From the arid land of California, indie-pop foursome Fialta stopped in rainy Spokane, Washington last week for a gig at the Bartlett. It was the San Luis Obispo natives first time performing in the Inland Northwest, but their infectious music and contagious stage presence soon had the cozy crowd dancing.
Two married couples comprise Fialta, each member providing vocals: David Provenzano (guitar), Sarah Shotwell (keys), Beth Clements (Keys), and Mike Leibovich (Keys/Drums). The group is touring in support of their most recent efforts, Hell Niño, released last week, and Shadow of a Drought, released last year.
“The EP was written alongside Shadow of a Drought,” Shotwell wrote to Behind the Setlist via email, “but we were going for a lower-fi, low-key vibe on most of those tracks. [Hell Niño] is more laid back than Shadow of a Drought. This EP, all in all, is just summery and fun.”
Fialta’s mix of harmonies and catchy, smart lyrics bring to mind She & Him, Vampire Weekend and Knox Hamilton. Perhaps best described as indie dance-pop with hints of coastal air, Fialta’s synth-infused, clap-along music is flat out entertaining. Not to mention it’s an engaging and contagious stage presence, as each member danced, laughed and rotated stage positions between songs. Even as an audience member, it was easy to feel included in the performance.
In between songs, the band’s transparency and vulnerability also helped make a genuine connection to the crowd. Fialta shared what inspired their music and where they found themselves at now. One memorable story came from Shotwell, who shared that after the painful loss of her mother discussing art with friends helped get her through the impossible time, eventually inspiring the song “Art Talk.”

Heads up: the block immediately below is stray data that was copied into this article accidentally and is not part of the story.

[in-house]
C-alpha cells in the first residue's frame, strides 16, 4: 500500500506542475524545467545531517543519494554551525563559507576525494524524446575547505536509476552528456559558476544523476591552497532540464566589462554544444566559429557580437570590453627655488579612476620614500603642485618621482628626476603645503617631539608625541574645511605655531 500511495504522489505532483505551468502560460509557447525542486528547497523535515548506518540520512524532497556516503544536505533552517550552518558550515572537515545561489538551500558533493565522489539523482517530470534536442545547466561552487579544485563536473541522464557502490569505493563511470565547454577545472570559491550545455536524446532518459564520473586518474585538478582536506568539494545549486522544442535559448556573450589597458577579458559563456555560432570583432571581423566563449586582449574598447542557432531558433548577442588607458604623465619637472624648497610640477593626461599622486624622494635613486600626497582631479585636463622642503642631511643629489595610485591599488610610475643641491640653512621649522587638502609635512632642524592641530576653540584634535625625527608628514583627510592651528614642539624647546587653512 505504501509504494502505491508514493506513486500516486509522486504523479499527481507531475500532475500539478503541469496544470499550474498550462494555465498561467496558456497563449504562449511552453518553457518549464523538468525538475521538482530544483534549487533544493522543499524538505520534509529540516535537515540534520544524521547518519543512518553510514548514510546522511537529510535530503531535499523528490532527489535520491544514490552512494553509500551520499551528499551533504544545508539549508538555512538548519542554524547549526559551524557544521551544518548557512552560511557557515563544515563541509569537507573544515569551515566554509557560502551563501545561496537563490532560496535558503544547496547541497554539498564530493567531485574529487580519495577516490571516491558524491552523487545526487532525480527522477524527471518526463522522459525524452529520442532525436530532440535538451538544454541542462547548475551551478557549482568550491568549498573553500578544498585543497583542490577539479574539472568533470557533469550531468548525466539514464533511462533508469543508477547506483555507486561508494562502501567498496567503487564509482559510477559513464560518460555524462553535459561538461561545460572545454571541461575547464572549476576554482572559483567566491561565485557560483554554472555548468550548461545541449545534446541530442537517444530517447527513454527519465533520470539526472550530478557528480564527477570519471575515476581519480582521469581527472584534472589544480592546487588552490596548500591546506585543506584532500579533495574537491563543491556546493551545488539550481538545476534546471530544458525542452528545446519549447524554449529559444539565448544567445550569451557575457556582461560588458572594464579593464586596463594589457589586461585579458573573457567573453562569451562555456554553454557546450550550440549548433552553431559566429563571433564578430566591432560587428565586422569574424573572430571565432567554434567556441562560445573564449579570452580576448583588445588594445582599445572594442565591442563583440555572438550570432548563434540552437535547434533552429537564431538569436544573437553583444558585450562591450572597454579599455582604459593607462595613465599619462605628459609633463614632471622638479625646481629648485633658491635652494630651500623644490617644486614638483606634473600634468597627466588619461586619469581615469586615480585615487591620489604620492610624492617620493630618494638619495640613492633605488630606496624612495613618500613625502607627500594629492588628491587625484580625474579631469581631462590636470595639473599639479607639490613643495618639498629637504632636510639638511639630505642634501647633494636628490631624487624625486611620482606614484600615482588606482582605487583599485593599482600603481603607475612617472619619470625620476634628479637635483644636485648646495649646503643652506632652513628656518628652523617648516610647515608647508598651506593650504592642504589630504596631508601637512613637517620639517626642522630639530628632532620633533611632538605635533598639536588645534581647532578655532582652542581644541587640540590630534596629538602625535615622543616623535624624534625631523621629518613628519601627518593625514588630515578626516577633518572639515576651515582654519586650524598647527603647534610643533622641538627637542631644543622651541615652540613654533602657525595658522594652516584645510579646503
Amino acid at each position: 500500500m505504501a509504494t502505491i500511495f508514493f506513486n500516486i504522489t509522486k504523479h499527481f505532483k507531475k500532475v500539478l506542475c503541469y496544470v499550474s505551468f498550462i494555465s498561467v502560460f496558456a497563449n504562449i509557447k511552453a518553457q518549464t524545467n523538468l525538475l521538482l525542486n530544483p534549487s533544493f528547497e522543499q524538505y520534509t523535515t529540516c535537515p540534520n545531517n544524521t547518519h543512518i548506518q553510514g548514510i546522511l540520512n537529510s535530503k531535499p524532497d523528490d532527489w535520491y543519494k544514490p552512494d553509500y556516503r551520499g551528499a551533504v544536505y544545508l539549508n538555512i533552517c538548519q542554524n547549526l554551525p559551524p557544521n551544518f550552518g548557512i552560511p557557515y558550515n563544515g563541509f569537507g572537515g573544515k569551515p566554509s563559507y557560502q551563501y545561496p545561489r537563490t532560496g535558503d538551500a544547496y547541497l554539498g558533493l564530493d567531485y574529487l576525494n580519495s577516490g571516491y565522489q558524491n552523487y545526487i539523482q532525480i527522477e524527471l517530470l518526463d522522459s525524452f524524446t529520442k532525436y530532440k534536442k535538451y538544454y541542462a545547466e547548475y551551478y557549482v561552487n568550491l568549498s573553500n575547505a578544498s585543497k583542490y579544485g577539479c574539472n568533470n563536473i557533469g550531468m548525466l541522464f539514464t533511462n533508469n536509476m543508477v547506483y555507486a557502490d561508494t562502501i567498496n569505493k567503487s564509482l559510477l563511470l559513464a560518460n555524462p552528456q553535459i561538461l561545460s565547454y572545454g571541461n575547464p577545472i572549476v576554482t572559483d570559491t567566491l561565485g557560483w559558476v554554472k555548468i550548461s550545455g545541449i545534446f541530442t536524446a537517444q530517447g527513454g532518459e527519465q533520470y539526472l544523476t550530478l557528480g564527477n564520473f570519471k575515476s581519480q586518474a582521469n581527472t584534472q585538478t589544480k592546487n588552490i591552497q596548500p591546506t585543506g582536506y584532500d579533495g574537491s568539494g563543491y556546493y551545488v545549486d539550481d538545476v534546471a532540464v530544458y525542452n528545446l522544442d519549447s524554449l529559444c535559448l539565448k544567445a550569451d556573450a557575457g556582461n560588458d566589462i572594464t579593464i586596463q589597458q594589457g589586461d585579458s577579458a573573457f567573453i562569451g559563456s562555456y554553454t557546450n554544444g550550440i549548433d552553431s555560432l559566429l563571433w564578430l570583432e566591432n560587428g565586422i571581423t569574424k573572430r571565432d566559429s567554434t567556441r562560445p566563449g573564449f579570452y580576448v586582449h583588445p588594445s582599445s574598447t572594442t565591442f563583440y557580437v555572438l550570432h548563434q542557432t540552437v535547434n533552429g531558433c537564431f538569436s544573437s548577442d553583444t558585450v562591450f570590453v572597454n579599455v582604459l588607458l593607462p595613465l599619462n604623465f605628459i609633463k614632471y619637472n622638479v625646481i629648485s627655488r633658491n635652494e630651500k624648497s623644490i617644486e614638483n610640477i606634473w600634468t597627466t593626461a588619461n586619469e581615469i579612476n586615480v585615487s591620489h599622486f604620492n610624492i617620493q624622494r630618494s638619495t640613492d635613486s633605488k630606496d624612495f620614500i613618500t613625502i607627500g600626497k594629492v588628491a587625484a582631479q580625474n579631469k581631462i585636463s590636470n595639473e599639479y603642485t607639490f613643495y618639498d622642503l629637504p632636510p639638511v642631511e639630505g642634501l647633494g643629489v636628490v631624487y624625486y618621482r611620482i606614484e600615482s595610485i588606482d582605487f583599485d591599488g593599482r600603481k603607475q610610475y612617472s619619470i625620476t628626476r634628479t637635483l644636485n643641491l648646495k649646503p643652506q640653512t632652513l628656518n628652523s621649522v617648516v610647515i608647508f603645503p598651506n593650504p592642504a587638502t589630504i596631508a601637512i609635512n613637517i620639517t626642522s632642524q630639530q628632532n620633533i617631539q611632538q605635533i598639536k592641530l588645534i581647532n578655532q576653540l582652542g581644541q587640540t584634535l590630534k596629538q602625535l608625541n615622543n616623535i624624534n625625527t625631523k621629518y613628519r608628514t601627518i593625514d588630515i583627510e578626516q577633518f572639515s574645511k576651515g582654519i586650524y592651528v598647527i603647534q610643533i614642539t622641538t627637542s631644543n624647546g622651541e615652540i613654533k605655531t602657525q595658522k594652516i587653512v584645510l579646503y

Likewise, the upbeat anthem “Do the Best We Can” came from an intense drought in California that lasted for 198 days and occurred during some stressful personal times for the band members. “I think with our style of songwriting, and also our proclivity for dance pop, we don’t usually venture into too serious of waters,” Shotwell said. ‘Art Talk,’ ‘Lullaby’ and ‘Burning on Empty’ are the most confessional we’ve gotten in our songwriting. Even when we write from a place of pain, we usually look for the hopeful angle.”
A unique take on indie pop, Fialta’s blend of male and female vocals is a balancing act. Like most elements of the group, the creative process is shared, but the approach varies depending on where a song idea originates.
“In the case of ‘Art Talk,’ Beth had a bunch of verse and pre-chorus melodies, while I had a chorus that needed a home and some old lyrics from my journal that I wanted to see land somewhere,” she explained. “David and Mike worked to help us arrange it using electronic elements/synths. The results were a total hybrid of all our methods. All in, from start to finish, the song took us over a year to put together.”
On the new Hell Niño, one standout track is actually a cover, an ethereal take on Weezer’s “Holiday,” which not only effectively captures California nostalgia but also displays Fialta’s collaborative, harmonizing approach to songwriting. “Weezer is this quintessentially ‘90s California band, singing about surfing and drinking and band life, and the Blue Album holds this incredible nostalgia power for all of us,” Shotwell said. “We had a lot of fun arranging ‘Holiday’ in a style that we thought was very ‘60s and beachy. Like Weezer meets the Beach Boys. We see ourselves in that lineage of bright, fun-loving California music. So it was a fun mashup.”
Fialta’s members have ever-shifting roles in their vocals and harmonies. It is a collaboration, with everyone involved sharing the spotlight and genuinely appearing to enjoy performing their songs together.
“The best part about tour is being on the road with loved ones. A lot of people find road life lonely, but since we all get to travel together with our best friends and partners, it really just feels like a fun, crazy, exhausting vacation,” Shotwell said.
Vacation or not, one thing is certain—Fialta’s ability to turn both pain and joy into songs that people can’t help but dance to will surely continue to win crowds over.